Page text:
If you're a Californian interested in taking up graduate studies in January at a California State University campus, think again.
But if you live in another state or country, check it out and sign your check.
Cal State leaders have told the university's 23 campuses they will not be allowed to admit California graduate students for the spring term, which starts in January. Budget cuts made the system in the coming spring term unable to afford residents' heavily discounted education, campus leaders were told.
But nonresident students -- who pay considerably higher fees -- remain welcome, at least at some campuses, and that has become an issue leading some rebellious graduate schools to turn away the non-Californians -- and the financial windfall they would bring.¿
We either take both kinds of students or none, one professor said.
"It's appalling, and I would never, ever go along with" excluding resident students, said Maria Nieto, a Cal State East Bay biology professor who coordinates her department's graduate studies. "To say, 'You can accept these students at the exclusion of California students,' goes against the mission of CSU."
The philosophical debate illustrates the tough times facing the university. Budget cuts are shutting out students from schools generations of Californians paid taxes to build.
Only a handful of campuses will accept undergraduates for the spring term, which falls midway through
Cal State generally enrolls between 16,000 and 18,000 students from other states or countries. Spring-term, nonresident graduate students are really rare: some 300 statewide, a university spokesman estimated.
The residency debate has roiled the 10-campus University of California, which has boosted its nonresident numbers in recent years. The influx of students from other states and countries so upset some people that one legislator this year proposed limiting nonresidents at UC.
Out-of-state and international students bring diversity to college campuses, proponents say, and the extra money they pay helps schools offset years of budget cuts. Most graduate students from California will pay $7,356 in Cal State tuition in 2012-13; nonresidents will pay an additional $372 per semester unit, which amounts to $8,928 for 24 units per year on top of tuition.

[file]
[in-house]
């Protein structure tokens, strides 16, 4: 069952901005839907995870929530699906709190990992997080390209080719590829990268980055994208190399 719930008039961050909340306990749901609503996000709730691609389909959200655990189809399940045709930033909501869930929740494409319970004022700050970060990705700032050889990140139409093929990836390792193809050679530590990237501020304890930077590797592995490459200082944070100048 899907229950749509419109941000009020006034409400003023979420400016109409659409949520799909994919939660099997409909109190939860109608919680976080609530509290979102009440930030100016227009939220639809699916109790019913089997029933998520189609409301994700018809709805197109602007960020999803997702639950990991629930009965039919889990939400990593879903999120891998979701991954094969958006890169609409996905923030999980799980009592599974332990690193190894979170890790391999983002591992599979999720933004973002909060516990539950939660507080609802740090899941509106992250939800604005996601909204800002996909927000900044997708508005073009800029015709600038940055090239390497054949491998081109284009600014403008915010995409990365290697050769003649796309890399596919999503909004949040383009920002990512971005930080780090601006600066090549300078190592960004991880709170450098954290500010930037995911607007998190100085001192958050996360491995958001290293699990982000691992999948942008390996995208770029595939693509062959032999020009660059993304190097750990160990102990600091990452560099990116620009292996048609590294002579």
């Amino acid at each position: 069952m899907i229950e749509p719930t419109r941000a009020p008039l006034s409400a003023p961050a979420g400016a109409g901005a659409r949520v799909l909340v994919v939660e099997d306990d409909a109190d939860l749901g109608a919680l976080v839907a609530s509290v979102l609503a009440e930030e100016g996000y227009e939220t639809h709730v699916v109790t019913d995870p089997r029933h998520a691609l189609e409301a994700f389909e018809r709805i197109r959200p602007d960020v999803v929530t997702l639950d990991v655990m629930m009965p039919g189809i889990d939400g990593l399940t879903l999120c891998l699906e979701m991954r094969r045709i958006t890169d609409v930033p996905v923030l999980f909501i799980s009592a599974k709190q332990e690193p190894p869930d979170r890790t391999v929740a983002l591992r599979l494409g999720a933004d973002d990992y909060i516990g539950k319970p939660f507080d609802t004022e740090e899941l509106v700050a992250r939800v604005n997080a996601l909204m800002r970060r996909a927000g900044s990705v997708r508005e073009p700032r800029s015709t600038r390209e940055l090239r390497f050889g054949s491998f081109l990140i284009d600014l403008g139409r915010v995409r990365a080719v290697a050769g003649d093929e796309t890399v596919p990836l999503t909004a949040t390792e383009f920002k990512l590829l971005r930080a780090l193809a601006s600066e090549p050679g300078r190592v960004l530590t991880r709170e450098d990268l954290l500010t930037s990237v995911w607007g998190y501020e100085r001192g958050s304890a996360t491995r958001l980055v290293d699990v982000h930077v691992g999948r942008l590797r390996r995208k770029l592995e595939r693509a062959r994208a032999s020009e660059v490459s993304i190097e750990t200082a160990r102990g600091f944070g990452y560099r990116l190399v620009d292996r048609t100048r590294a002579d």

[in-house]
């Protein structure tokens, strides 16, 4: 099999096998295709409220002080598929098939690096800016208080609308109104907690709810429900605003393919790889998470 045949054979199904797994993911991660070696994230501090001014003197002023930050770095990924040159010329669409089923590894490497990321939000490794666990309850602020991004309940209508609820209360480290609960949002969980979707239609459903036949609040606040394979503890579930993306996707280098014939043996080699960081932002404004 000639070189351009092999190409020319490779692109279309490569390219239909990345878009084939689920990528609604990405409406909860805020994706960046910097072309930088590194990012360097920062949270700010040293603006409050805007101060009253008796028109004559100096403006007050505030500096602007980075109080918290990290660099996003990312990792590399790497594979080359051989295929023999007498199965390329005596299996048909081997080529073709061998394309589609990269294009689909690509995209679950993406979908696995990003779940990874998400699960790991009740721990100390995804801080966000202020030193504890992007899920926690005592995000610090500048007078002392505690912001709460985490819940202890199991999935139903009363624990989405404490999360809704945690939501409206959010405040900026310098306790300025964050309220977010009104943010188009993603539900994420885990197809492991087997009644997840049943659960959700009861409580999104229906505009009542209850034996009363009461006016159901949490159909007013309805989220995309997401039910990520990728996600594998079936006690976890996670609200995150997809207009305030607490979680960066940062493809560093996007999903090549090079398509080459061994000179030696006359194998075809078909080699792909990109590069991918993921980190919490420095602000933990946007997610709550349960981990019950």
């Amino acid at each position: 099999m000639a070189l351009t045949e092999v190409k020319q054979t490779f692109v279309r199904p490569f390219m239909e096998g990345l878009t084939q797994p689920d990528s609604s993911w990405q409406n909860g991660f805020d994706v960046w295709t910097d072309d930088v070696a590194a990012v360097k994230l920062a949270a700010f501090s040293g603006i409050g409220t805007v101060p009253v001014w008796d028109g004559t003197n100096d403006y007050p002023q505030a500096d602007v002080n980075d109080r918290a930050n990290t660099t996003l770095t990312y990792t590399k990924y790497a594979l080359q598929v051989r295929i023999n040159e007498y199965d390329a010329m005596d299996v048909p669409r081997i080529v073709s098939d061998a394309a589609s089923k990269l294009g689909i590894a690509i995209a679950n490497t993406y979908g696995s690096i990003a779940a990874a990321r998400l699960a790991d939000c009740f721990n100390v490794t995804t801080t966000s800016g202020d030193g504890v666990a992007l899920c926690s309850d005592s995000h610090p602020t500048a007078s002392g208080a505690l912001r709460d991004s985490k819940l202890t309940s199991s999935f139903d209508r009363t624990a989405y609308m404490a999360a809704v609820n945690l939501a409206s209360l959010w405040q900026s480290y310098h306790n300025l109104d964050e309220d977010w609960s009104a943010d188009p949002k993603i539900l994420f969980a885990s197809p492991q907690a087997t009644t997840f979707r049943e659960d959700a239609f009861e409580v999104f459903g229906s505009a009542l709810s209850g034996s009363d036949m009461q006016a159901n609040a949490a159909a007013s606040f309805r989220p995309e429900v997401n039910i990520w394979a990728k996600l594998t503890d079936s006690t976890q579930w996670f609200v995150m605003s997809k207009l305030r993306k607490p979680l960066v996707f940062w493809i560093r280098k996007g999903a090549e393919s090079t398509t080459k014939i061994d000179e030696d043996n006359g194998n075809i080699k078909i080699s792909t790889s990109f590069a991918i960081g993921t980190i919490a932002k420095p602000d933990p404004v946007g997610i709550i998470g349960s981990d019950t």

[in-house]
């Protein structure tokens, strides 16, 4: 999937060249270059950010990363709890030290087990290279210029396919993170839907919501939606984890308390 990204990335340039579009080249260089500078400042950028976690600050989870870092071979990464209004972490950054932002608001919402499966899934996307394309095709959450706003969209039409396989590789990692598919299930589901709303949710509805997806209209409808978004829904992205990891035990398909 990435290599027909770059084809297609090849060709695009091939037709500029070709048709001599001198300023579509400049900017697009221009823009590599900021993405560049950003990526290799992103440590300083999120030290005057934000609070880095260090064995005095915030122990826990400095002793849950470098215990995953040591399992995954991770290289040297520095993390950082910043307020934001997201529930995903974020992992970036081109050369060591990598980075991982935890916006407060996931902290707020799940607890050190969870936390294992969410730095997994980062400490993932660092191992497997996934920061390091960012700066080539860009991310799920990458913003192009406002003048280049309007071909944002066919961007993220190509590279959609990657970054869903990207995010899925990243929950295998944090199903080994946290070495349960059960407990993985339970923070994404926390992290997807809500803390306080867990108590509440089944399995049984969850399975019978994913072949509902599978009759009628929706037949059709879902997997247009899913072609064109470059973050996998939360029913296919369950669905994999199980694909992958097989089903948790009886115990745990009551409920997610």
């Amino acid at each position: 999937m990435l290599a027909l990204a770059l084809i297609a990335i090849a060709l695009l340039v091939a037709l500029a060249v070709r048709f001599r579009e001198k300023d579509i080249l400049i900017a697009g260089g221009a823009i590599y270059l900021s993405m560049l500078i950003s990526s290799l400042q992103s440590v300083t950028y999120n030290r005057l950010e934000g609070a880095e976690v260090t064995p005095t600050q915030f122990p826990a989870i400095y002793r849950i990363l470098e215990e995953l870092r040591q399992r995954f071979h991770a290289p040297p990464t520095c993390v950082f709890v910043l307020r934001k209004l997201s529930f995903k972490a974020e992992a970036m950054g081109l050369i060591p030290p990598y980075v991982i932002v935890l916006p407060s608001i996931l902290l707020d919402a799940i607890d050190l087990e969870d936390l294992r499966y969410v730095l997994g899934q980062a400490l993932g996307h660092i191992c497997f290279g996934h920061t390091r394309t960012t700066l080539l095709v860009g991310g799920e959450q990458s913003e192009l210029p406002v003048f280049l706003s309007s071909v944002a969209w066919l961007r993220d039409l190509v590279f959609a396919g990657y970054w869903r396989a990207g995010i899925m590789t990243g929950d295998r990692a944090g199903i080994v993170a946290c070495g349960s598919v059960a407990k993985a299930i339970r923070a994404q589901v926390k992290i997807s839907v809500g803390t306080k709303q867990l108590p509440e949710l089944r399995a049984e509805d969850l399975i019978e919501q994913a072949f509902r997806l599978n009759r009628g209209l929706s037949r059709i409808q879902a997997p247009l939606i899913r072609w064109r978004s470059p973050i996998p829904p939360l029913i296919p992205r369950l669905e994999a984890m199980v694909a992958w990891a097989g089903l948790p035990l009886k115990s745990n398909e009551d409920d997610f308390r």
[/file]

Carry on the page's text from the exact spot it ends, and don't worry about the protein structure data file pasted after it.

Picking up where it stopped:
University leaders need to let Californians know that nonresident students are not taking seats where residents would ordinarily sit, said Diana Wright Guerin, a Cal State Fullerton professor and chairwoman of the systemwide Academic Senate.
"We have not done a very good job of communicating with the public," said Wright Guerin, who supports the admission of nonresident students. "Yeah, I would be upset if I heard they were accepting students from New York or Illinois but turning away California residents. We need to explain why that is."
Communication is the key to the university finding support from students, parents and taxpayers, said Jerry Chang, a resident student who is working on master's degrees in statistics and engineering management at Cal State East Bay.
"I'd like to see the university make sure people are aware of the change," said Chang, the school's student-body president. "There's been so many changes in the past year that everybody's trying to get a handle."
San Jose State officials said their reason for accepting nonresidents is clear: They need the money.
"It's right at the head of campus priorities to pick up additional revenues," said Bill Nance, the campus's vice president for student affairs. "We agree it's not fair to Californians."
Although San Jose State made a campuswide decision to accept out-of-state and international applications, Cal State East Bay left the decision to individual departments. The biology department decided not to accept the out-of-state students, but others gritted their teeth and opened their doors.
"It's grossly unfair," said Matt Johnson, chairman of Cal State East Bay's math and computer science department. About 50 students from outside California have applied for spring admission, he said. "It's a lose-lose proposition."
Some departments, including Johnson's, have delayed a final decision, hoping they will be able to accept Californians if voters in November pass Gov. Jerry Brown's tax hikes.
Many academics find the issue distasteful.
"Personally, I feel quite crummy about the whole thing," said Peter Marsh, a Cal State East Bay music professor who coordinates his department's graduate program.
"I understand where it's coming from, but the message it sends is not a good one."
Matt Krupnick covers higher education. Follow him at Twitter.com/MattKrupnick.